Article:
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Old Buck Brothers chisel - bad edge - Success!

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Forum topic by coopersdad posted 02-06-2016 01:24 PM 843 views 0 times favorited 13 replies Add to Favorites Watch
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coopersdad

5 posts in 305 days


02-06-2016 01:24 PM

Hello: new member and first post. I found an old tanged Buck Bros 1 1/2” paring chisel in a dollar bin at a pawn shop, and thought I’d scored. No handle, but otherwise appeared to be in great shape, little rust, edge of course was messed up. I made a handle, and then proceeded to flatten the back, regrind and sharpen. As I’d read, that took a LONG time – the steel is incredibly hard, harder than anything I’ve ever tried to sharpen.

Once I got an edge, however, I tested by paring some end-grain pine. The edge immediately chipped. I resharpened at a bit steeper angle, and the same thing.

So it appears the steel is too hard – brittle may be a better description. I wondered if it had been through a fire, burning the handle off, and it got cooled quickly? Or there was a reason it was in the dollar bin….. I thought I may try heating it with a torch and quenching when the edge is straw. Can’t wreck it since it’s already not usable. Anyone have any insight or experience like this?


13 replies so far

View bigblockyeti's profile

bigblockyeti

3668 posts in 1184 days


#1 posted 02-06-2016 01:39 PM

It sounds like a chisel that might have been worth half what you paid if it did have a handle. Buck Bros. aren’t know for quality, even when new.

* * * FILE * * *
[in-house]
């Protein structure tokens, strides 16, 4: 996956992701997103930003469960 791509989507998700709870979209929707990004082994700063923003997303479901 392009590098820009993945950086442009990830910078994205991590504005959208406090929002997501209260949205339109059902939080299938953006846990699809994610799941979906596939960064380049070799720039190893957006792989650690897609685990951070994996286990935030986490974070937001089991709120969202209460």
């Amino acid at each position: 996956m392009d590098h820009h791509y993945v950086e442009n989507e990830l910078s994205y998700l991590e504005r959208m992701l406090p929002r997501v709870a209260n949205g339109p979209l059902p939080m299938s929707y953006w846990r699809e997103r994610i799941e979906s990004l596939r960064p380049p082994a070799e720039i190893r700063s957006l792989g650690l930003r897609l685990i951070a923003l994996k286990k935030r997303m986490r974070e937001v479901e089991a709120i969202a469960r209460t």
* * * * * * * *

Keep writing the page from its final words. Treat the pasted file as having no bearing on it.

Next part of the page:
View dhazelton's profile

dhazelton

2324 posts in 1760 days


#2 posted 02-06-2016 04:08 PM

If it’s really hard steel you may want to try putting two bevels on it.

View bandit571's profile

bandit571

14583 posts in 2147 days


#3 posted 02-06-2016 05:13 PM

Might just try sitting it in the 400 degree oven for a while…

-- A Planer? I'M the planer, this is what I use

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Tim

3114 posts in 1425 days


#4 posted 02-06-2016 05:36 PM



Might just try sitting it in the 400 degree oven for a while…

- bandit571

Yeah you can temper with a torch, but it’s hard to do. Oven is pretty easy, only problem is kitchen ovens aren’t known for accuracy. If you don’t do it in an oven, another way is heat another piece of metal then touch them together. Much easier to see the colors change that way and not ruin the temper.


It sounds like a chisel that might have been worth half what you paid if it did have a handle. Buck Bros. aren t know for quality, even when new.

- bigblockyeti

The new ones sold now that’s true because the name was bought and quality went down. But originally they were quality tools.

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coopersdad

5 posts in 305 days


#5 posted 02-06-2016 07:18 PM

I had heard the new ones were not great, but the older ones, which I’m sure this is, are supposed to be great. I may try the torch/other piece of steel method, using a heat sink of some kind to protect the handle, as my handle will not do well in the oven. It’s the old sharp tang style and driven on, and likely won’t come off without splitting it off. One of my many projects that, if I took into account my time, I’d be better off buying a new Blue Spruce chisel…..

View James Wright's profile